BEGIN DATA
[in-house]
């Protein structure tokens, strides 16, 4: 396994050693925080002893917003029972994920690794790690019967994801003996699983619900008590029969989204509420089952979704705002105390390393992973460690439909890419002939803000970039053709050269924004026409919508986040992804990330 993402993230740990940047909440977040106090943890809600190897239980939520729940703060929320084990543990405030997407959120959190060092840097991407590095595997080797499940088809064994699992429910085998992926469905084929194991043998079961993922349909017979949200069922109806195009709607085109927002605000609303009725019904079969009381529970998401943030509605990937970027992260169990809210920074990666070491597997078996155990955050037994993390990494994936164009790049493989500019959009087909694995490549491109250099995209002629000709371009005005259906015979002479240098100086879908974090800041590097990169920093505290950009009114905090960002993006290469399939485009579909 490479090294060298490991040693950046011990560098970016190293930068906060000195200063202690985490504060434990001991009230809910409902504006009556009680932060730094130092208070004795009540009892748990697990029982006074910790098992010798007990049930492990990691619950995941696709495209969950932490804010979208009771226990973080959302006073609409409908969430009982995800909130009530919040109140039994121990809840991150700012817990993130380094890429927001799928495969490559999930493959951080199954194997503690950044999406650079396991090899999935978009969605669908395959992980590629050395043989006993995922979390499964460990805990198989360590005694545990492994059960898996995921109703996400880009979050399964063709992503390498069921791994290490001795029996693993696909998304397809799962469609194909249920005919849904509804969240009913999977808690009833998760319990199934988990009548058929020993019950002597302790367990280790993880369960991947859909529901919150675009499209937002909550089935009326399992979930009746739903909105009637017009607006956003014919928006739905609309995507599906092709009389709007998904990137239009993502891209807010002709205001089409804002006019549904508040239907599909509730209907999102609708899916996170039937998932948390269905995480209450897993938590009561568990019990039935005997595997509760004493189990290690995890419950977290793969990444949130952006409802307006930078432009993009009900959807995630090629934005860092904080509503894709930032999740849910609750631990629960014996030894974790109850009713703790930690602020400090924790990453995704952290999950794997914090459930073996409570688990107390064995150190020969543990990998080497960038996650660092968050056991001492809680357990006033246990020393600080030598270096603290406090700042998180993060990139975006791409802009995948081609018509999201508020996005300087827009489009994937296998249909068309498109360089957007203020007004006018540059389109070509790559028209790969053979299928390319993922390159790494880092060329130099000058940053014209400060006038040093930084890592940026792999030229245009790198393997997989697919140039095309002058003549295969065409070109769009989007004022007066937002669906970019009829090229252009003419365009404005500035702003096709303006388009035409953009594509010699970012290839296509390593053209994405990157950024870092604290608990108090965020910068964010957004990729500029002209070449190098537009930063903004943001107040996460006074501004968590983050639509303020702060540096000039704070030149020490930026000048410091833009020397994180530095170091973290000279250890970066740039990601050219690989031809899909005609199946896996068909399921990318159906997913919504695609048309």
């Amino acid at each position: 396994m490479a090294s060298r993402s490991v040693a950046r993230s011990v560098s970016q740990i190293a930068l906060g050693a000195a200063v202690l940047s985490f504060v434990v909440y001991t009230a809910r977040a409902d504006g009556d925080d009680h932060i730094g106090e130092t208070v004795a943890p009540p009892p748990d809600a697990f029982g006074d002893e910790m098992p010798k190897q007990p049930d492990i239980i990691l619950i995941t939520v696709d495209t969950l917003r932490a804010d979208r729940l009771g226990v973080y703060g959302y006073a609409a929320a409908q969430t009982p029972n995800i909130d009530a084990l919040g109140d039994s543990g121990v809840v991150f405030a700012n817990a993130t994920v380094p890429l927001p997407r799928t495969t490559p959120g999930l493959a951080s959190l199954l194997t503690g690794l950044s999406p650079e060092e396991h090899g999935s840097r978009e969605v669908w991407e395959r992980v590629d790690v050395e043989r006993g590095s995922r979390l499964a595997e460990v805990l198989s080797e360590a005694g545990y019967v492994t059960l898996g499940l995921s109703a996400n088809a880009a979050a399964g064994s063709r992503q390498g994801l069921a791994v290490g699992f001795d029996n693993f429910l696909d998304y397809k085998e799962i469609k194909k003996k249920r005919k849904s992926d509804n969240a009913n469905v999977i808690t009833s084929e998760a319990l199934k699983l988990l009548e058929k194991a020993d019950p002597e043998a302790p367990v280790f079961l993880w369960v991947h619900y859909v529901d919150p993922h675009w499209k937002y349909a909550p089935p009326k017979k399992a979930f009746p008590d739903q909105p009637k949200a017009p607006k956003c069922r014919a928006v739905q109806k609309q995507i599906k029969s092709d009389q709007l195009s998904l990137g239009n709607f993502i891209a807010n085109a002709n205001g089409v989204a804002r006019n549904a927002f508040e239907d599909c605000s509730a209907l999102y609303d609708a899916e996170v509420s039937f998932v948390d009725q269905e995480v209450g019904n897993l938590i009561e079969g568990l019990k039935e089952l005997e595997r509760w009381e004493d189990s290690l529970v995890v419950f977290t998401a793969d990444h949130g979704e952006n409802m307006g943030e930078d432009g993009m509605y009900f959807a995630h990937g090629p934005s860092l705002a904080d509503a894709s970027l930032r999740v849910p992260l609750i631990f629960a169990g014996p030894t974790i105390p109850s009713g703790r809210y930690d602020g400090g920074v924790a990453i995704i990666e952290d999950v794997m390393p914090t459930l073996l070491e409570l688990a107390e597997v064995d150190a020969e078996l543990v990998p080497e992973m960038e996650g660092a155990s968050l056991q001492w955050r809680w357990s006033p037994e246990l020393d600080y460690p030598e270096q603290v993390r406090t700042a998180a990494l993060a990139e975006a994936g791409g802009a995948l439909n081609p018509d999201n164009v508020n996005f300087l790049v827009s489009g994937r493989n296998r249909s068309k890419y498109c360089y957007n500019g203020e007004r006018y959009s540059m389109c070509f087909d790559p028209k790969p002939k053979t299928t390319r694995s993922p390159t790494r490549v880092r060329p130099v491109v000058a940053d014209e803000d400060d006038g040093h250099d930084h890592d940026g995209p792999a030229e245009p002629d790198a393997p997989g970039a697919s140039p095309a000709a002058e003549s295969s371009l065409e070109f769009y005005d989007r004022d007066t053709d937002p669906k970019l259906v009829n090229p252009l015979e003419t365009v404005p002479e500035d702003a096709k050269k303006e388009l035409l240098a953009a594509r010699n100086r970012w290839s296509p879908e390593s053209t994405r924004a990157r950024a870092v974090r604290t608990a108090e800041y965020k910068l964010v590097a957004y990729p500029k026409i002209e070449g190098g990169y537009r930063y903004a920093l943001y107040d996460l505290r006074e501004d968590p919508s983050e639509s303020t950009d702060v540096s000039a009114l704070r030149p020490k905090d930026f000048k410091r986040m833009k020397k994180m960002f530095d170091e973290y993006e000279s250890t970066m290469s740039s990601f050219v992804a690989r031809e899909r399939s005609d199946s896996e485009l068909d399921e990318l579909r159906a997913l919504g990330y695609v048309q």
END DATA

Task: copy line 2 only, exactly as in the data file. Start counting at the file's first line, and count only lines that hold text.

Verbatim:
């Protein structure tokens, strides 16, 4: 396994050693925080002893917003029972994920690794790690019967994801003996699983619900008590029969989204509420089952979704705002105390390393992973460690439909890419002939803000970039053709050269924004026409919508986040992804990330 993402993230740990940047909440977040106090943890809600190897239980939520729940703060929320084990543990405030997407959120959190060092840097991407590095595997080797499940088809064994699992429910085998992926469905084929194991043998079961993922349909017979949200069922109806195009709607085109927002605000609303009725019904079969009381529970998401943030509605990937970027992260169990809210920074990666070491597997078996155990955050037994993390990494994936164009790049493989500019959009087909694995490549491109250099995209002629000709371009005005259906015979002479240098100086879908974090800041590097990169920093505290950009009114905090960002993006290469399939485009579909 490479090294060298490991040693950046011990560098970016190293930068906060000195200063202690985490504060434990001991009230809910409902504006009556009680932060730094130092208070004795009540009892748990697990029982006074910790098992010798007990049930492990990691619950995941696709495209969950932490804010979208009771226990973080959302006073609409409908969430009982995800909130009530919040109140039994121990809840991150700012817990993130380094890429927001799928495969490559999930493959951080199954194997503690950044999406650079396991090899999935978009969605669908395959992980590629050395043989006993995922979390499964460990805990198989360590005694545990492994059960898996995921109703996400880009979050399964063709992503390498069921791994290490001795029996693993696909998304397809799962469609194909249920005919849904509804969240009913999977808690009833998760319990199934988990009548058929020993019950002597302790367990280790993880369960991947859909529901919150675009499209937002909550089935009326399992979930009746739903909105009637017009607006956003014919928006739905609309995507599906092709009389709007998904990137239009993502891209807010002709205001089409804002006019549904508040239907599909509730209907999102609708899916996170039937998932948390269905995480209450897993938590009561568990019990039935005997595997509760004493189990290690995890419950977290793969990444949130952006409802307006930078432009993009009900959807995630090629934005860092904080509503894709930032999740849910609750631990629960014996030894974790109850009713703790930690602020400090924790990453995704952290999950794997914090459930073996409570688990107390064995150190020969543990990998080497960038996650660092968050056991001492809680357990006033246990020393600080030598270096603290406090700042998180993060990139975006791409802009995948081609018509999201508020996005300087827009489009994937296998249909068309498109360089957007203020007004006018540059389109070509790559028209790969053979299928390319993922390159790494880092060329130099000058940053014209400060006038040093930084890592940026792999030229245009790198393997997989697919140039095309002058003549295969065409070109769009989007004022007066937002669906970019009829090229252009003419365009404005500035702003096709303006388009035409953009594509010699970012290839296509390593053209994405990157950024870092604290608990108090965020910068964010957004990729500029002209070449190098537009930063903004943001107040996460006074501004968590983050639509303020702060540096000039704070030149020490930026000048410091833009020397994180530095170091973290000279250890970066740039990601050219690989031809899909005609199946896996068909399921990318159906997913919504695609048309």